Mental Health Awareness Week: How to access free and private therapy in lockdown | The Independent


As the UK emerges from lockdown, the effects of the pandemic have continued to have a negative impact on many people’s mental health.

From health anxiety and social isolation to financial concerns and disruption to daily routines, almost every aspect of life was impacted by the coronavirus crisis and left many fighting feelings of stress, depression and loneliness; figures from the Office of National Statistics show nearly half of Brits are suffering with anxiety.

For those who need urgent psychiatric care, or are experiencing a mental health crisis, there are options to see NHS staff face-to-face (albeit with extra measures in place). You can find your local NHS urgent mental health 24-hour helpline here. But what about for others looking for support?

“While many people will recover naturally from the experience of Covid-19 with support from friends and family, a significant proportion of people will need help with unresolved loss, bereavement and the effects of social isolation, loneliness, relationship breakdown as a result of the pandemic,” Hadyn Williams, chief executive of the British Association for Counselling and Psychotherapy (BACP) tells The Independent.

“We would expect to see the numbers of people seeking therapy increase in time, as the situation progresses and moves on from the initial phase of shock and denial. The mental health consequences of this pandemic will affect many people for a long time, and it’s vital that they can access therapy when they need it.”

Getting mental health care is especially important right now but with clinics forced to close their doors in line with government guidelines, is it still possible to access support? And if so, what is the best route to take?

Whether you are already in therapy and concerned about moving forward, or you are considering seeking help for the very first time, here is everything you need to know.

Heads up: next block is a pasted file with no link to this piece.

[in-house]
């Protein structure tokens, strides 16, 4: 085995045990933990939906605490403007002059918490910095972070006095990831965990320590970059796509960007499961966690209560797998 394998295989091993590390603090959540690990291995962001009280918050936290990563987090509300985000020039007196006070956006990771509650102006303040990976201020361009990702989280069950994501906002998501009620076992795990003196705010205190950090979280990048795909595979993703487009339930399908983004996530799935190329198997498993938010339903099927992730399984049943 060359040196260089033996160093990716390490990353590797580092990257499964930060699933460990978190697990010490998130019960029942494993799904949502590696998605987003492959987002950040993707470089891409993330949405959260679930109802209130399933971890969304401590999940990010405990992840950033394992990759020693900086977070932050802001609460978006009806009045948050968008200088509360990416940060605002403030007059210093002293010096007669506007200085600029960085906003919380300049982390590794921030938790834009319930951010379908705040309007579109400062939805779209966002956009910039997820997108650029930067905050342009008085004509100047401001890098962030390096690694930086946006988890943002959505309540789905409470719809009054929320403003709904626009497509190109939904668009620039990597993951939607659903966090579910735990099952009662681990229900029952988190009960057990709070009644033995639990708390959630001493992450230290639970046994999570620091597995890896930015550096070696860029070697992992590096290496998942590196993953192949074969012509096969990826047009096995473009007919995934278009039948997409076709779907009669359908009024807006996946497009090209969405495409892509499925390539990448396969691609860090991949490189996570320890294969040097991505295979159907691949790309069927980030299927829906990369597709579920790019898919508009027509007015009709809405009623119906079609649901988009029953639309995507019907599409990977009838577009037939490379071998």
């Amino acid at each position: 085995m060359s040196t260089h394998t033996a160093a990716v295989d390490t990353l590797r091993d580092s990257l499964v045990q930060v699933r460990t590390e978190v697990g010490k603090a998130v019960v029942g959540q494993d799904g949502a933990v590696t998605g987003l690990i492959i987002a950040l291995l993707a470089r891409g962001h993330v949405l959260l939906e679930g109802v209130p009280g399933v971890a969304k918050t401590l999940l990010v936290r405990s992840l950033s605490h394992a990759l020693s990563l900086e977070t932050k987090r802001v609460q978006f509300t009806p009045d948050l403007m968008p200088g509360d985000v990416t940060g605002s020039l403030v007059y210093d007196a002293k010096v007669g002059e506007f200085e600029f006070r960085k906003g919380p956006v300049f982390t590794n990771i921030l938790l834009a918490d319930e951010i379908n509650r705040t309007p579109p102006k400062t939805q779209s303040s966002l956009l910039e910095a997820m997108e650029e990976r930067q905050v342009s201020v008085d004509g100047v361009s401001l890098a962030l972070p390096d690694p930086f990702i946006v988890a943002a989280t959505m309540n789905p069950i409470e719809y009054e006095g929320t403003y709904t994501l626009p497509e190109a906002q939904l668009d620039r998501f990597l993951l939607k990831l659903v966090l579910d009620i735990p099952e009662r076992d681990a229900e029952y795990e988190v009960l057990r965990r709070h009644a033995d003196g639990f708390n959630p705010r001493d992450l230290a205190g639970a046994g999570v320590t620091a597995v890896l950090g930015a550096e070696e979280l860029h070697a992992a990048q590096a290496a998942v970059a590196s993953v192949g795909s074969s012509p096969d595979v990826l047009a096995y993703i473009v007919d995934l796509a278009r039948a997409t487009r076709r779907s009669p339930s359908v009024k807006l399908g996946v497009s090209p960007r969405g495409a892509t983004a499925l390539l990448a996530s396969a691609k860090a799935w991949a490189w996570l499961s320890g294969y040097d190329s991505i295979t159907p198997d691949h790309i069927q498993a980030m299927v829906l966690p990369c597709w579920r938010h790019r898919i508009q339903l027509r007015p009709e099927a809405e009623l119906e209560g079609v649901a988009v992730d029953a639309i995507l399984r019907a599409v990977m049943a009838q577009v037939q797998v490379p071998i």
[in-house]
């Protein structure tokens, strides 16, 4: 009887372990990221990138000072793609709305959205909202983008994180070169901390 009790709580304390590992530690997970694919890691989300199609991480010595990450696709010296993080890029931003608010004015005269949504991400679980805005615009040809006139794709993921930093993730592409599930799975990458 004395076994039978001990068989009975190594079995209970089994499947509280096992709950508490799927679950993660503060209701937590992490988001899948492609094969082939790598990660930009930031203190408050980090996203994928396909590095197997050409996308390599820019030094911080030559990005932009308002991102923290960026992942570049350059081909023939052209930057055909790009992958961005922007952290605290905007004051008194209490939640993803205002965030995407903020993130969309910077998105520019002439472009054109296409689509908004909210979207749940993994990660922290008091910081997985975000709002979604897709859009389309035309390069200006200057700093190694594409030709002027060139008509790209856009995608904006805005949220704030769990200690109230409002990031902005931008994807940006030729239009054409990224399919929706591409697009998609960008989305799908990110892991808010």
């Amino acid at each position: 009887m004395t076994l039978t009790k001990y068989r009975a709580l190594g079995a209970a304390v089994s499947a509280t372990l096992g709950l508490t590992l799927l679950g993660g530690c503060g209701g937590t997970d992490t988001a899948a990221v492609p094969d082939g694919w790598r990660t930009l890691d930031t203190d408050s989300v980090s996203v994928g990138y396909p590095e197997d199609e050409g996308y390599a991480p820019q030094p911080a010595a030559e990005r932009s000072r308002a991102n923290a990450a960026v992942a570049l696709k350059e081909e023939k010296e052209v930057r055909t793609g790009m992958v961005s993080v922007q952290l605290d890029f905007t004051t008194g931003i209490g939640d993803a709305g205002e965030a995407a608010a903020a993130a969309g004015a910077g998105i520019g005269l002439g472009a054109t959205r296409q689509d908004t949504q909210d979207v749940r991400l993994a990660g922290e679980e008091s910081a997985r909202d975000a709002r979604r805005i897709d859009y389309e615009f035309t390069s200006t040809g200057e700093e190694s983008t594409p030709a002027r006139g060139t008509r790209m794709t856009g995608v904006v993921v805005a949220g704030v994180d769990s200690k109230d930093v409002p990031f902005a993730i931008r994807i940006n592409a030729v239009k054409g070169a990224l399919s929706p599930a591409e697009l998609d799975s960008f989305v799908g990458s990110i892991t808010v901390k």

Is coronavirus causing more people to access therapy?

According to a recent study of almost 2,000 people, conducted by the BACP, counsellors are seeing an increase in people seeking therapy due to the pandemic, as they struggle to cope with its effects in addition to the variety of other reasons for which people normally seek help.

The research showed that 98.6 per cent of counsellors say coronavirus has come up in therapy with both new and regular clients, and that the most common effects of coronavirus on their clients’ mental health have been social isolation (77.6 per cent), concerns about important people in their lives becoming ill (74 pre cent), distress over watching the news (64.2 pre cent) and financial problems surrounding income in their household (62.8 per cent).

Despite a surge in the number of people reaching out for help, the Royal College of Psychiatrists has warned that mental health services could be overwhelmed by a “tsunami” of referrals when the lockdown measures end.

Professor Wendy Burn, president of the Royal College of Psychiatrists said: “We are already seeing the devastating impact of Covid-19 on mental health with more people in crisis.

“But we are just as worried about the people who need help now but aren’t getting it.”

Can you still access free therapy through the NHS during lockdown and how long is the waitlist?

The most effective way to access free therapy in the UK is through your GP, who can help you decide what type of therapy may be best for you and refer you to an appropriate local service, which is usually offered through the Improving Access to Psychological Therapies (IAPT) programme says Fiona Ballantine-Dykes, deputy chief executive of the BACP.

Most GP surgeries are offering telephone or video consultations due to the current pandemic and you should use your appointment to be honest and open, and explain how you have been feeling.

Waiting times for counselling across the NHS will vary, however Dr Michael Sinclair, consultant psychologist and clinical director of the City Psychology Group, says there is a concerted effort to keep waiting times low and support such (mental health) patients as soon as possible.